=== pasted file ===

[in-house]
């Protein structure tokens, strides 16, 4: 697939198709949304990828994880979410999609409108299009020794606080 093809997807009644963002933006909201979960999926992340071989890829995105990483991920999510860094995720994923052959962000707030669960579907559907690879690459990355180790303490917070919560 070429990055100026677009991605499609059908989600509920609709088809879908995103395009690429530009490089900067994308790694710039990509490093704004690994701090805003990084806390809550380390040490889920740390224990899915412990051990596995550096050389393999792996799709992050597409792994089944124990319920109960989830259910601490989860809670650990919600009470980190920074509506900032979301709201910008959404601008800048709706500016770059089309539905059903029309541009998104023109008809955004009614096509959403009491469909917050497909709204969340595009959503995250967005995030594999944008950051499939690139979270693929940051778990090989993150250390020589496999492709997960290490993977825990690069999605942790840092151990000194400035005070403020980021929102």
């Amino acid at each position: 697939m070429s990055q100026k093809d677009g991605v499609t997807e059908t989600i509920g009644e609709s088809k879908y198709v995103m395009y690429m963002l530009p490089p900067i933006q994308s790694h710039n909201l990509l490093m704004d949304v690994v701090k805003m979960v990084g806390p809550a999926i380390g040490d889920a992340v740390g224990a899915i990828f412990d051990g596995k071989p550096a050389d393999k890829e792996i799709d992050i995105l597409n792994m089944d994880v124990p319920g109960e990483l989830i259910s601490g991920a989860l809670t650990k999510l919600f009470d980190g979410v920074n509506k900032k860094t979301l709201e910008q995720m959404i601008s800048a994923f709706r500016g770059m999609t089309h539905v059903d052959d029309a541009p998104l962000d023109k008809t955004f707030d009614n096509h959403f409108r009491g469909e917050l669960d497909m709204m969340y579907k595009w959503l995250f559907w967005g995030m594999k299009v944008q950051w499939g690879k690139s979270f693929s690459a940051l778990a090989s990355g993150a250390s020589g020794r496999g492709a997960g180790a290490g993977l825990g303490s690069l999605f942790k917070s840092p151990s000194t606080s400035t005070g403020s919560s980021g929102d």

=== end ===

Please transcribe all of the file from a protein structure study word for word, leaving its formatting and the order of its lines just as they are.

[in-house]
């Protein structure tokens, strides 16, 4: 697939198709949304990828994880979410999609409108299009020794606080 093809997807009644963002933006909201979960999926992340071989890829995105990483991920999510860094995720994923052959962000707030669960579907559907690879690459990355180790303490917070919560 070429990055100026677009991605499609059908989600509920609709088809879908995103395009690429530009490089900067994308790694710039990509490093704004690994701090805003990084806390809550380390040490889920740390224990899915412990051990596995550096050389393999792996799709992050597409792994089944124990319920109960989830259910601490989860809670650990919600009470980190920074509506900032979301709201910008959404601008800048709706500016770059089309539905059903029309541009998104023109008809955004009614096509959403009491469909917050497909709204969340595009959503995250967005995030594999944008950051499939690139979270693929940051778990090989993150250390020589496999492709997960290490993977825990690069999605942790840092151990000194400035005070403020980021929102």
């Amino acid at each position: 697939m070429s990055q100026k093809d677009g991605v499609t997807e059908t989600i509920g009644e609709s088809k879908y198709v995103m395009y690429m963002l530009p490089p900067i933006q994308s790694h710039n909201l990509l490093m704004d949304v690994v701090k805003m979960v990084g806390p809550a999926i380390g040490d889920a992340v740390g224990a899915i990828f412990d051990g596995k071989p550096a050389d393999k890829e792996i799709d992050i995105l597409n792994m089944d994880v124990p319920g109960e990483l989830i259910s601490g991920a989860l809670t650990k999510l919600f009470d980190g979410v920074n509506k900032k860094t979301l709201e910008q995720m959404i601008s800048a994923f709706r500016g770059m999609t089309h539905v059903d052959d029309a541009p998104l962000d023109k008809t955004f707030d009614n096509h959403f409108r009491g469909e917050l669960d497909m709204m969340y579907k595009w959503l995250f559907w967005g995030m594999k299009v944008q950051w499939g690879k690139s979270f693929s690459a940051l778990a090989s990355g993150a250390s020589g020794r496999g492709a997960g180790a290490g993977l825990g303490s690069l999605f942790k917070s840092p151990s000194t606080s400035t005070g403020s919560s980021g929102d």